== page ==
Slovakia PM Robert Fico remains in serious condition but prognosis ‘positive’

19 May 2024, 18:04

Flowers are placed outside the FD Roosevelt University Hospital, where Slovak Prime Minister Robert Fico is being treated, in Banska Bystrica, central Slovakia
Slovakia Prime Minister. Picture: PA

Defence minister Robert Kalinak said there may have been a ‘third party’ involved in ‘acting for the benefit of the perpetrator’.

Slovakia’s populist prime minister Robert Fico remains in a serious condition but has been given a positive prognosis four days after he was shot multiple times in an assassination attempt that has sent shockwaves across the deeply polarised European Union nation, the defence minister said.

“The worst of what we feared has passed, at least for the moment. But his condition remains serious,” Robert Kalinak told reporters outside the hospital where Mr Fico is being treated.

“His condition is stable with a positive prognosis.”

Slovakia’s Prime Minister Robert Fico
Slovakia’s Prime Minister Robert Fico (Geert Vanden Wijngaert/AP)

Mr Kalinak added that the hospital treating the Slovak leader in Banska Bystrica, a former coal mining town of 16,000 people situated 29 kilometres (17 miles) from where Mr Fico was attacked, will continue to issue updates on his health status.

On Sunday afternoon, Mr Kalinak revealed new details about the ongoing investigation, saying there may have been a “third party” involved in “acting for the benefit of the perpetrator”, in what was previously described by the authorities as a “lone wolf” attack.

The official did not provide additional details.

“The situation is turning out to be even worse than we expected,” Mr Kalinak said.

“Plus other indications that these facts of Wednesday’s attack have been discussed in a wider circle. All of this is shocking information, and for many of us, it would be much easier if we could talk about just one person.”

Milan Urbani, deputy director of the hospital, told reporters: “Based on the doctors’ morning consultation, we can conclude that the patient is currently out of a life-threatening condition.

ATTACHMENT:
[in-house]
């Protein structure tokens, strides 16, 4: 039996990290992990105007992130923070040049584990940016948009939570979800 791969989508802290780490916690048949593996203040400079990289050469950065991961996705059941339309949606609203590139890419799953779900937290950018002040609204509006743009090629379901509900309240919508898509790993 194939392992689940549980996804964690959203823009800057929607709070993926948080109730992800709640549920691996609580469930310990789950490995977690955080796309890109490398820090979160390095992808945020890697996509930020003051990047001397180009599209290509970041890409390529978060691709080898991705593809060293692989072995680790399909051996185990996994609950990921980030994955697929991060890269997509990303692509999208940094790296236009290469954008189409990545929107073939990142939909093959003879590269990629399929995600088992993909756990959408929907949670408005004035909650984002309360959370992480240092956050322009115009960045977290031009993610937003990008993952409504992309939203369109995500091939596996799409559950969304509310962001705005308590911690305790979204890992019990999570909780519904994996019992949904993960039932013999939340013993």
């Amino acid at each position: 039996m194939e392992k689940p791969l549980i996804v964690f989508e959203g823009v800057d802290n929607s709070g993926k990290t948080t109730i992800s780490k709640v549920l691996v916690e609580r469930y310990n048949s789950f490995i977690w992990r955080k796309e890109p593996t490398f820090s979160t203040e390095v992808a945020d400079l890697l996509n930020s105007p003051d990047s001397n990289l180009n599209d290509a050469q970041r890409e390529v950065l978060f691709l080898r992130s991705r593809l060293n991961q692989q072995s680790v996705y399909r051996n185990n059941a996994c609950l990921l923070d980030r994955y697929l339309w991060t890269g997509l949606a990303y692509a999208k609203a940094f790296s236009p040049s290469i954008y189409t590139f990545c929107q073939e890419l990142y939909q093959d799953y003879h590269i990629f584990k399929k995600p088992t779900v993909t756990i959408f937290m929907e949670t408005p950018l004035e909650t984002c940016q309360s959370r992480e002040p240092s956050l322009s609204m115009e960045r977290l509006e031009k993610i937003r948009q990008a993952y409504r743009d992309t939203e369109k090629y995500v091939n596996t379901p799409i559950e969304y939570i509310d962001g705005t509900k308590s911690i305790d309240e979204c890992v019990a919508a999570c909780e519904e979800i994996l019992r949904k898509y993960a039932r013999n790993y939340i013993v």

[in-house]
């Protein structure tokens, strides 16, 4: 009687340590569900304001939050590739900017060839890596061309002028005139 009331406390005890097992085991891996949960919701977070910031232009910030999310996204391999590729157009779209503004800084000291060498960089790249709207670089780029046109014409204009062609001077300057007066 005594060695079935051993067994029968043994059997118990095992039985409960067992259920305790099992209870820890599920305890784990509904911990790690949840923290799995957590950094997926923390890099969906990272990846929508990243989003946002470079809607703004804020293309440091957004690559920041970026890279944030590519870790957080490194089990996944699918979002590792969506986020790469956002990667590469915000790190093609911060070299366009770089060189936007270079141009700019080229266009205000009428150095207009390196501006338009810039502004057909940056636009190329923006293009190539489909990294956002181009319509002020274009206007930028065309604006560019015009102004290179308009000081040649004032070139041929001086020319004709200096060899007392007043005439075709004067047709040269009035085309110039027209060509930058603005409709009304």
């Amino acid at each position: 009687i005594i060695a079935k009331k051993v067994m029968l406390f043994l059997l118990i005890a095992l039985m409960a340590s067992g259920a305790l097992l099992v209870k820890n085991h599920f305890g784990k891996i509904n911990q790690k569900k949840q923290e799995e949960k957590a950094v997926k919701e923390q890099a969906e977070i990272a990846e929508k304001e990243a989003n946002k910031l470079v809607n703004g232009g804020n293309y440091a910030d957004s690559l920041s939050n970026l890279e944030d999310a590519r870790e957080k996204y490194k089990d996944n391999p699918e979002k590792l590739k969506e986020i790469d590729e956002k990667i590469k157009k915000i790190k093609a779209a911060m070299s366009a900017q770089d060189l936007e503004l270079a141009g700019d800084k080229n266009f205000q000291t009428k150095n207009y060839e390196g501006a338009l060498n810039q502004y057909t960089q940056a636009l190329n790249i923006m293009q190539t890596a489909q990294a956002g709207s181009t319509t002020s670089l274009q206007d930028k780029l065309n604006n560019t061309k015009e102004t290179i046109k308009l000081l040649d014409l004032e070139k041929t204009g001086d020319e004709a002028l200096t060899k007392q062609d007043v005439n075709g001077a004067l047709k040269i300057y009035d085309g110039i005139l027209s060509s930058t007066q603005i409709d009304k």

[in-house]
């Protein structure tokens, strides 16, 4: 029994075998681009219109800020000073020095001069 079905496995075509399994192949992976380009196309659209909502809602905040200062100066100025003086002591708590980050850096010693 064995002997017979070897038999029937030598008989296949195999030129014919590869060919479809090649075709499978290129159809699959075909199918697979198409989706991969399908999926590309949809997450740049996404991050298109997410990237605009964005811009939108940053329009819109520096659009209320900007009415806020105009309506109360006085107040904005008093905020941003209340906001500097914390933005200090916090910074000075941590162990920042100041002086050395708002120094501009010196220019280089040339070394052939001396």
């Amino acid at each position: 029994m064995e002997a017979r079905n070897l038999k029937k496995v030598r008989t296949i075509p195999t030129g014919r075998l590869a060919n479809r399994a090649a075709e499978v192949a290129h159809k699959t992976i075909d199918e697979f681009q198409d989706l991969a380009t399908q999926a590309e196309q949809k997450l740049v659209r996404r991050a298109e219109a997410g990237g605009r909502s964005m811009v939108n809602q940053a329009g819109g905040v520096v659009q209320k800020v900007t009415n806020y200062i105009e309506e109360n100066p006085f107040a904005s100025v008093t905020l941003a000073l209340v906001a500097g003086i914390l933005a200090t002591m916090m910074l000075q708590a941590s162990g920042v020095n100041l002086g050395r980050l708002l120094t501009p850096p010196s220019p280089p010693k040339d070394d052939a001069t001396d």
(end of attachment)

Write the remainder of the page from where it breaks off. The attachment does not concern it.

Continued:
“His condition remains very serious, and he needs a long time to rest to recover. We firmly believe that everything will go in a good direction.”

Mr Fico, 59, was shot in the abdomen as he greeted supporters on Wednesday outside a cultural centre in the town of Handlova, nearly 140 kilometres (85 miles) north-east of the capital Bratislava.

Deputy prime minister and defence minister of Slovakia Robert Kalinak arrives for a press conference at the government headquarters in Bratislava
Deputy prime minister and defence minister of Slovakia Robert Kalinak arrives for a press conference at the government headquarters in Bratislava (Tomas Benedikovic/AP)

Video showed the Slovak premier approach people gathered at barricades and reach out to shake hands as a man stepped forward, extended his arm and fired five rounds before being tackled and arrested.

On Friday, Mr Fico underwent two hours of surgery to remove dead tissue from his gunshot wounds, but he was not healthy enough to be transferred to the capital, officials said on Saturday.

The country’s Specialised Criminal Court in the town of Pezinok on Saturday ordered the suspected assailant, who is charged with attempted murder, to remain behind bars.

Prosecutors said they feared he could flee or commit other crimes if freed, a court spokesperson said.

The suspect can appeal against the order.

Little information about the suspected would-be assassin has been disclosed after prosecutors told police not to publicly identify him or release details about the case.